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- the Summer Solstice

21/22 June = Northern hemisphere
21/22 December = Southern hemisphere

Although the best of summer is usually yet to come, the summer solstice marks the height of the Sun's powers on the longest day of the year. This is the time to gather strength from the Sun before the hours of daylight begin to diminish over the next six months. Like Yule, the festival of Litha carries within it a paradox; the moment we celebrate the Sun's powers at their greatest is the very moment those powers begin to wane.
This reminds us of an essential physical and spiritual truth- that our festivals are fleeting instants of stillness on the wheel of change and are themselves symbols of the constant flux that is the nature of all existence.
The word Litha is supposed to mean 'wheel', though its origins are obscure. There may be a link, however, with a custom first recorded two thousand years ago, of setting a wheel alight and rolling it downhill, representing, presumably, the fall of the Sun at the height of its powers. There might also have been an element of sympathetic magic here; symbolically sending the Sun down to warm the fields and thus urge the growth of the crops in the coming season.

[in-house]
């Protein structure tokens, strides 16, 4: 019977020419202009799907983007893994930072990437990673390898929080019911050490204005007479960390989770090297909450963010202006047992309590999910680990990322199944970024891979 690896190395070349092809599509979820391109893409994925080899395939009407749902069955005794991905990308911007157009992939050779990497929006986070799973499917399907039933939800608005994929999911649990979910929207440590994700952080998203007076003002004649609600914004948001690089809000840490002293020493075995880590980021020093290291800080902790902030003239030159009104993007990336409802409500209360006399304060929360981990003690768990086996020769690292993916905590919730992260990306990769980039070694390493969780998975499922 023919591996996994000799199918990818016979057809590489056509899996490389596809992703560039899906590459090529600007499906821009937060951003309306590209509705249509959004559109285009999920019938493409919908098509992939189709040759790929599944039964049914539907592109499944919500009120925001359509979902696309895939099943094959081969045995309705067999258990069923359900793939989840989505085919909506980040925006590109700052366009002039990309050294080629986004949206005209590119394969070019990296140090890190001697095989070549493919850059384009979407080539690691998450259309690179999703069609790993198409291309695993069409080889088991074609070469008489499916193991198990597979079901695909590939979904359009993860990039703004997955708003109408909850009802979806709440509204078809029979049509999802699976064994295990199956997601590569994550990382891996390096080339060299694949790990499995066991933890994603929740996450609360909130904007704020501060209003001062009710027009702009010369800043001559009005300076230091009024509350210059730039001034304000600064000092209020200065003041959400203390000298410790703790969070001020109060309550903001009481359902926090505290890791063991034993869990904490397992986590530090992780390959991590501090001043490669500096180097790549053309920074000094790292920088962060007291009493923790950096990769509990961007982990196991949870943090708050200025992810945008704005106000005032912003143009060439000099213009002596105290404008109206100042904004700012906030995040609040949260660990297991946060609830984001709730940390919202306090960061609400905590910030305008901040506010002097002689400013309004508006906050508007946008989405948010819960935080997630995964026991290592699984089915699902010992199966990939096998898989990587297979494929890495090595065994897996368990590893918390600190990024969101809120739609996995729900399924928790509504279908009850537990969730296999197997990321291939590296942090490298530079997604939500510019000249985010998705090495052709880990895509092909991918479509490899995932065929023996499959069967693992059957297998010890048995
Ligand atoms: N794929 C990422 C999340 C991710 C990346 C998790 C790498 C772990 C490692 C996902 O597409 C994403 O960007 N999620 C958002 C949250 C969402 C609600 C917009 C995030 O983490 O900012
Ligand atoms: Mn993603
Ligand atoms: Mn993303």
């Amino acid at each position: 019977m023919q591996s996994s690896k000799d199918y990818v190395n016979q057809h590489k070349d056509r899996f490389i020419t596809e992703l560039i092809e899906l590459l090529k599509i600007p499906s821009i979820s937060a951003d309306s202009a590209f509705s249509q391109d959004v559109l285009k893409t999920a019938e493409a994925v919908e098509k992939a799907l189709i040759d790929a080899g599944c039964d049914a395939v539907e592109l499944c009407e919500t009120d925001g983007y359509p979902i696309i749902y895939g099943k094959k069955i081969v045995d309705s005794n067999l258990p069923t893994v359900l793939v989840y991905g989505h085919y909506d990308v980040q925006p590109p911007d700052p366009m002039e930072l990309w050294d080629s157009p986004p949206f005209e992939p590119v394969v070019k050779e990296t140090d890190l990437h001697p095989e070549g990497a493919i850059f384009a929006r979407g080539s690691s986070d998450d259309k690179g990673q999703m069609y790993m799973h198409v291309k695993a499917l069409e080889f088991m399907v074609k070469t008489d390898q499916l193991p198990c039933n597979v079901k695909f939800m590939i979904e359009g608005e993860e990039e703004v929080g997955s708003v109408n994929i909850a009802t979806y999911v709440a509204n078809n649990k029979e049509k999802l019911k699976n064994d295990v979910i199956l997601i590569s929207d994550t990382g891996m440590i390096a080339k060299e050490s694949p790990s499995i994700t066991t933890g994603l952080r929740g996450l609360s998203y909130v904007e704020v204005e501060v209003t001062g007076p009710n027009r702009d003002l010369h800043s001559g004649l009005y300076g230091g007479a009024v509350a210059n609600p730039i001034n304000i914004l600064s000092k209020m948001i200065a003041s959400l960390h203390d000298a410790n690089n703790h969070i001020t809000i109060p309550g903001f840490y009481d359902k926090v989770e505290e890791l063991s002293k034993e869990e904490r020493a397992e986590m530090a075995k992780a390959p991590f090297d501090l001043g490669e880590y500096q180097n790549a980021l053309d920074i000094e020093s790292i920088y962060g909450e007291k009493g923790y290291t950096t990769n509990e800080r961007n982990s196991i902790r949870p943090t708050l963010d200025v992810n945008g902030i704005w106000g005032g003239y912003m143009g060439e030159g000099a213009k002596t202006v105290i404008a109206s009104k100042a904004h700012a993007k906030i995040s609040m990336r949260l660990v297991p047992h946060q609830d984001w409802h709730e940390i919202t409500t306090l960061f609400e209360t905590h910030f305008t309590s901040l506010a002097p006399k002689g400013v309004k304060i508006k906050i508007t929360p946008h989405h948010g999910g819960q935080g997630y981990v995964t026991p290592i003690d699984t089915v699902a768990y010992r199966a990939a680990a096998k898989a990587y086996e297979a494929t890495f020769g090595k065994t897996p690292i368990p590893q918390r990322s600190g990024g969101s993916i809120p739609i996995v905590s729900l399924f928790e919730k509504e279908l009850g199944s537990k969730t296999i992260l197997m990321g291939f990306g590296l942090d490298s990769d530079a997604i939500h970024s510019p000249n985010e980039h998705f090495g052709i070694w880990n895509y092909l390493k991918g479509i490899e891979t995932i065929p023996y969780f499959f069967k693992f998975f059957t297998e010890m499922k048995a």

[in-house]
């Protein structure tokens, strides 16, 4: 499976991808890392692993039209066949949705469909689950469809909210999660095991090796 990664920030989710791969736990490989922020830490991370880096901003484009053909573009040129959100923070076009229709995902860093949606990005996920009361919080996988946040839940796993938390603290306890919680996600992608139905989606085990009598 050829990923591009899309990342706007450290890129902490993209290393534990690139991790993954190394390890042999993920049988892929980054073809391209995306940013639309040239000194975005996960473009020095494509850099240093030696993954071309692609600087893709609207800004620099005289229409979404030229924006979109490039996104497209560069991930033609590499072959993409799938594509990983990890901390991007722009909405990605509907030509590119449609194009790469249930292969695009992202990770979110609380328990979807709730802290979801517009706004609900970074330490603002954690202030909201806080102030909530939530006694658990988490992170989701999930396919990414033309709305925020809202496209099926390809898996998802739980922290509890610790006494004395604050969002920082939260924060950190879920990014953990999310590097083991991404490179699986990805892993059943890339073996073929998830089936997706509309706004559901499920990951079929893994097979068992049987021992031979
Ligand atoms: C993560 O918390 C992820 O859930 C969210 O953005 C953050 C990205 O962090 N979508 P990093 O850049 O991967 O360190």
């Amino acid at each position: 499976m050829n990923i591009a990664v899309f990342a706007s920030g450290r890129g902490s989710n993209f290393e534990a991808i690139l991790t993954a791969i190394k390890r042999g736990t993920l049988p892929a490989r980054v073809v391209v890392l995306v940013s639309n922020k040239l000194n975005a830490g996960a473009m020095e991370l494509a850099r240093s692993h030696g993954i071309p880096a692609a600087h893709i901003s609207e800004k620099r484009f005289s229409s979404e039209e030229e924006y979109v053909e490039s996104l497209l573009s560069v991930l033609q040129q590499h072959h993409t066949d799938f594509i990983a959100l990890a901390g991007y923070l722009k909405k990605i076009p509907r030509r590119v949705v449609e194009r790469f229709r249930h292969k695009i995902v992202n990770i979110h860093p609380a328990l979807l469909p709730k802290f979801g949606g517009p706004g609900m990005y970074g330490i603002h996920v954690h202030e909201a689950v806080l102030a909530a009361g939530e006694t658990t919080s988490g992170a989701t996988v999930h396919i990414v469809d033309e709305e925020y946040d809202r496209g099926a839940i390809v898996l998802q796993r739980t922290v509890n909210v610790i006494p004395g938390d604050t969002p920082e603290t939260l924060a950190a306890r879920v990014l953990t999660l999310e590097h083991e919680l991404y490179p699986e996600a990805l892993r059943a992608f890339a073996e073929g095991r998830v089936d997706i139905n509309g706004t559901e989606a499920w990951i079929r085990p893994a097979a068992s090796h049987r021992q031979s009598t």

Certainly there is a strong association with fire at midsummer- which, like Yule, is more accurately termed 'mid-year' with the best of the weather yet to come. Bonfires have been lit and torches carried around hillsides at this time for at least the last seven centuries, and one suspects for much earlier, before written records of these practices were made.
Litha is usually celebrated outdoors, weather permitting, and usually witches gather at the old sacred sites- the standing stones, circles and hillsides-in order to observe the solstice sunrise with others. Many of us set off on the evening of 20 June (20 December in the southern hemisphere) to keep vigil together until sunrise on the next day. This means staying awake during the shortest night and keeping each other entertained with stories and songs after drumming the sun down below the horizon at sunset.
At dawn, we begin drumming again, this time to encourage old Sol's exertions to rise early, ride high and shine long and bright upon the longest day. The rest of the day is usually spent outside, sharing rituals and food, catching up on lost sleeping- and getting home.

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